One central trope of the new far-right is a defence of ‘free speech’ – like ‘atheism’, this is one term that now rings alarm bells when it shows up in a Twitter profile as the person using it is almost certainly doing so dishonestly. In the words of Daniel Patrick Moynahan, “Everyone is entitled to his own opinion, but not his own facts”. Tragically, those who thought that it was a good idea to trumpet the idea that 97% of “climate scientists” “believe” in climate change did – and continue to do – humanity an enormous disservice. Who are the other 3%? According to George Marshall, they are mostly geologists, may of whom work for oil companies. It is like trusting a dentist to tell you you haven’t got cancer – specifically, a dentist who then tells you you should celebrate getting the all-clear by going to his friend’s nearby shop and investing in a nice new carpet. In the meantime, the figure lets us off the hook. As Daniel Kahnemann points out in one of the top-two most useful books I’ve ever read, human beings are loss averse. When the odds of disaster are so great, we cling to, exaggerate hope. And so, it seems, we are drawn to those who can encourage us in our folly – especially in a situation where no-one else around us appears to be panicking. There is, therefore, no need to wonder what Le Pen’s or Duterte’s positions on global warming are. Such people are telling us reassuring fairy tales about the future, ones which give us a horse and a spear and point us to where the enemy is to be found.
Nor has language helped us come to terms with the problem. Although at times climate campaigners have turned to words like crisis, chaos, emergency, and breakdown in order to try to begin to communicate the nature and scale of what’s at stake, the terms we most encounter are global warming (which sounds nice) and climate change (which seems pretty harmless). Sadly, other languages seem to take their lead from English – I’m not aware of any that has a proper scary name. As for images, it is now a truism in climate-campaigning circles that photos of polar bears only serve to make the problem into one remote in time and space. In terms of numbers, anyone who has been around NGOs understands that talk of ‘millions’ of lives at risk is far too much of an abstraction. Another major difficulty with communicating the risk of planetary overheating can be summed up as follows: apple pie Stockhausen 33.72. whhhhhiiiirrrrrrr banana space station pineapple; or, in other words, nobody is reading this because it’s about climate change. In the words of the poet, Humankind cannot bear very much reality.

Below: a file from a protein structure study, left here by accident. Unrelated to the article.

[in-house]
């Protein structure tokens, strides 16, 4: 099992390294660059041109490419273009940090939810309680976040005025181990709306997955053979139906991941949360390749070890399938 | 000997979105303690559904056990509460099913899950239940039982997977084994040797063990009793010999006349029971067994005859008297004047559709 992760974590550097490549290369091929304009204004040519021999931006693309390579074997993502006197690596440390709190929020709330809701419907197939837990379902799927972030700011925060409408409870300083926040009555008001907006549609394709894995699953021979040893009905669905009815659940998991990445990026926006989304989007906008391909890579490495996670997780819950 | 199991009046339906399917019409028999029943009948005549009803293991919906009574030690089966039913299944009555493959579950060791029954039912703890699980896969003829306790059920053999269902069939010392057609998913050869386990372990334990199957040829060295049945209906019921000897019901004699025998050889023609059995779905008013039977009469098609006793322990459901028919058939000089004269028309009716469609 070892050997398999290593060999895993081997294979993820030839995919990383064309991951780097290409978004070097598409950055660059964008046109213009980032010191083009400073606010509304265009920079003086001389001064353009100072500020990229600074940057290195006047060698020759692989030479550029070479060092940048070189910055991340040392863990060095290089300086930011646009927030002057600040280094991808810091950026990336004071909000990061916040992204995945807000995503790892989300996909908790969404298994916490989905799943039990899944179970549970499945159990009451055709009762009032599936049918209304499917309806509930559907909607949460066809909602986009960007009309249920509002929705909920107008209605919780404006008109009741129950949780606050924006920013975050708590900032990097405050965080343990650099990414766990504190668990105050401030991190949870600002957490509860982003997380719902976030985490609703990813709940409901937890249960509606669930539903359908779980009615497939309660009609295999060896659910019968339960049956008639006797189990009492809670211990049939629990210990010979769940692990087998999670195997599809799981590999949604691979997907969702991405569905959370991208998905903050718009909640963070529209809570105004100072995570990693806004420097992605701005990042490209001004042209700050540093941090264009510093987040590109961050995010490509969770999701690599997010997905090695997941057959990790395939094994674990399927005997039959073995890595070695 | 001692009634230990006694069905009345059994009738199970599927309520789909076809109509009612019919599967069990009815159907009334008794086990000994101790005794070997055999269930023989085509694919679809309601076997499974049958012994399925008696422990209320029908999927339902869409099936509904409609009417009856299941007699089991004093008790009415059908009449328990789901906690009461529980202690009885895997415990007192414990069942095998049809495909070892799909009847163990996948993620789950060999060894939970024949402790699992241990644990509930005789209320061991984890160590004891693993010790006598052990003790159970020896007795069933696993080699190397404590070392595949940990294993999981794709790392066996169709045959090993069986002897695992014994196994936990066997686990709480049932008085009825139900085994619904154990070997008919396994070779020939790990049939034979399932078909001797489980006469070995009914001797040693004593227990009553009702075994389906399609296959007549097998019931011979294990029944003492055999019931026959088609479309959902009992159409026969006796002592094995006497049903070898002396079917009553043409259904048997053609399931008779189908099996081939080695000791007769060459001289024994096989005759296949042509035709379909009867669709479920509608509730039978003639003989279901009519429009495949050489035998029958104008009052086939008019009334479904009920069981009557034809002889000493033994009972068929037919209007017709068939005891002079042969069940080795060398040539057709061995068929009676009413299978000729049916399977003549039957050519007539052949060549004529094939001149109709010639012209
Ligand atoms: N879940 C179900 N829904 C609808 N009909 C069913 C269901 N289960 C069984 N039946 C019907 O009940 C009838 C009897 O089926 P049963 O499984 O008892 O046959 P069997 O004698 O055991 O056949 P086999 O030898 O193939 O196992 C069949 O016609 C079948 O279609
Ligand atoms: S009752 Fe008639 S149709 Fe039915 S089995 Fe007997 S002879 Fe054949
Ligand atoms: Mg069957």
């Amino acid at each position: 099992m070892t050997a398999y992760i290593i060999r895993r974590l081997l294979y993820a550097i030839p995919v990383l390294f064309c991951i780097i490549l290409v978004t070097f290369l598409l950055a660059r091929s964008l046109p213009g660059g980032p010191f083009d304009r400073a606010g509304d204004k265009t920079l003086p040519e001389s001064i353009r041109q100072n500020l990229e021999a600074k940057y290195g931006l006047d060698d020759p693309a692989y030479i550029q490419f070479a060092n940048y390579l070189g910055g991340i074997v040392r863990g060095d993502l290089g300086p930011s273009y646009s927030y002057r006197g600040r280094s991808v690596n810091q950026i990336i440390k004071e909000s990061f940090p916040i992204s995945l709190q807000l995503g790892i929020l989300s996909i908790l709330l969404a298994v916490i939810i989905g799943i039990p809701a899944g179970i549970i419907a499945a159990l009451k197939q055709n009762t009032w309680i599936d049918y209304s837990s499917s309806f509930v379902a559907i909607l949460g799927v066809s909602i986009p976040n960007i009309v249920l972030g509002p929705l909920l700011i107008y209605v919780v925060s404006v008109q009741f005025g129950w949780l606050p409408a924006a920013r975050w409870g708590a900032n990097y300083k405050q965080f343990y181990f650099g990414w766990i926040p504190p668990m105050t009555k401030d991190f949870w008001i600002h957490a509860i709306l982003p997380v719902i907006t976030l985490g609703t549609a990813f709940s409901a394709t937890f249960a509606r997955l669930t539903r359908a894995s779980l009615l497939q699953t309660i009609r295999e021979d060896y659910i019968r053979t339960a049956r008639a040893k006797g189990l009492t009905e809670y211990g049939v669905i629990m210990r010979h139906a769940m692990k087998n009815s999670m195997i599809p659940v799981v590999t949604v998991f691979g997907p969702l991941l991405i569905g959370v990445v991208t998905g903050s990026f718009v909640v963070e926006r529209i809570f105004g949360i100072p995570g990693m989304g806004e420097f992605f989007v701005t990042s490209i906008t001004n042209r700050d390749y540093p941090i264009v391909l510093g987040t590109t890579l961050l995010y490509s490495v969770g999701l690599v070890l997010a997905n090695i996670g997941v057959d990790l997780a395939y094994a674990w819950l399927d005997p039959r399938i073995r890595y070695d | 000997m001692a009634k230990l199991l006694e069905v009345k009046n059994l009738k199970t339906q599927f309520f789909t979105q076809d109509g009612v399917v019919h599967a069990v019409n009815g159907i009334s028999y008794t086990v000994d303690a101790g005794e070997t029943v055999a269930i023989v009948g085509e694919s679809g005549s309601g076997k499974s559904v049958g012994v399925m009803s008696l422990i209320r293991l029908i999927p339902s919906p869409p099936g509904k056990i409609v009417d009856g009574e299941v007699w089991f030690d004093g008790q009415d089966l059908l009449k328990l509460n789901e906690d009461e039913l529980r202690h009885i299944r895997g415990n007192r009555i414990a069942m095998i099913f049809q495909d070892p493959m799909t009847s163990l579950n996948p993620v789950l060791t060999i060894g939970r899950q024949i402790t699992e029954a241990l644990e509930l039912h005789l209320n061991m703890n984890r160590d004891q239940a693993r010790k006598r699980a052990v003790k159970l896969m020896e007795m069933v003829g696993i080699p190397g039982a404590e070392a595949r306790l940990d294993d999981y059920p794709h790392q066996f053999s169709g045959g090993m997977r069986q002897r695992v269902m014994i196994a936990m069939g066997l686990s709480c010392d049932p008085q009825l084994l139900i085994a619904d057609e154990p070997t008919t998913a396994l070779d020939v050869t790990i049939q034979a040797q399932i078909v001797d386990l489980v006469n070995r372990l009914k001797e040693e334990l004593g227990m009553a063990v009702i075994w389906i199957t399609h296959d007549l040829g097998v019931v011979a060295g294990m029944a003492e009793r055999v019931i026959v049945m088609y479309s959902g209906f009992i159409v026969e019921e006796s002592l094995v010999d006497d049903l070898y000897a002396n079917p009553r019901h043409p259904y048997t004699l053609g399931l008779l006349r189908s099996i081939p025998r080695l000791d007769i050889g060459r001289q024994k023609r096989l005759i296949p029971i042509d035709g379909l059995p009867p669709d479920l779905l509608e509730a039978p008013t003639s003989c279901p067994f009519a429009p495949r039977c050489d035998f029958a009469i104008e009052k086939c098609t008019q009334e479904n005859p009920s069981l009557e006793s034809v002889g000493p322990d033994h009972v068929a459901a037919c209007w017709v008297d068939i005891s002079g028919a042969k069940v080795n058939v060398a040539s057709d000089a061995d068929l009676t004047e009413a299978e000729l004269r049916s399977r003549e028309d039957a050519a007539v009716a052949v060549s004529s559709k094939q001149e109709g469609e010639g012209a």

When it comes to denying global warming, we are all to some extent the offspring of David Irving. Or perhaps his brothers. One miserable side-effect of Jeremy Corbyn’s Labour Party leadership has been that it has drawn attention to his bastard sibling, Piers, who can fairly be described as a full-on batshit tinhatted lunatic and whose approach to dealing who anyone who tries to discuss climate change rationally is exactly the same as that of his Hitlerite counterpart: disrupt the discussion by screaming absolute nonsense at them. One very useful thing that Jeremy could do for the climate movement is denounce his brother as a bothersome and vexatious fraud. Trying to begin to start to attempt to come to terms with global warming is hard enough without some absolute prick shouting patent falsehoods in your ear.
As I suggested before in relation to Le Pen, it is no accident that those who deny the holocaust also deny climate change. Where does that analogy leave those who knew it was happening but failed to respond? Neither of the excuses used in relation to ordinary citizens under Hitler – that they didn’t know what was going on and that in any case dissent was far too dangerous – apply to us. We were in no physical danger, but we just wanted to get on with our lives unperturbed by a wholly inconvenient secondary impact of our lifestyles. As for our knowledge, I first found out about climate change in 1988, from the front page of the Guardian. The information was in the public realm long, long before that. Since then, despite some spurts of political activism, a lot of flights and far too many bacon sandwiches, I haven’t done much to respond to climate change. However does one begin? Luckily, in most cities in the world, there are groups of people who are trying to work out what we as a species must do next.
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Meanwhile, in the sequel to any number of disaster movies, a meteorite is heading straight for planet earth. In response, a crack team of US geologists gather with high-level politicians to hide the news from the public. At the very last minute, the huge rock smashes the planet to pieces and everybody dies. From way up in space, NASA astronauts look down on the spinning fragments of their former home in very great dismay.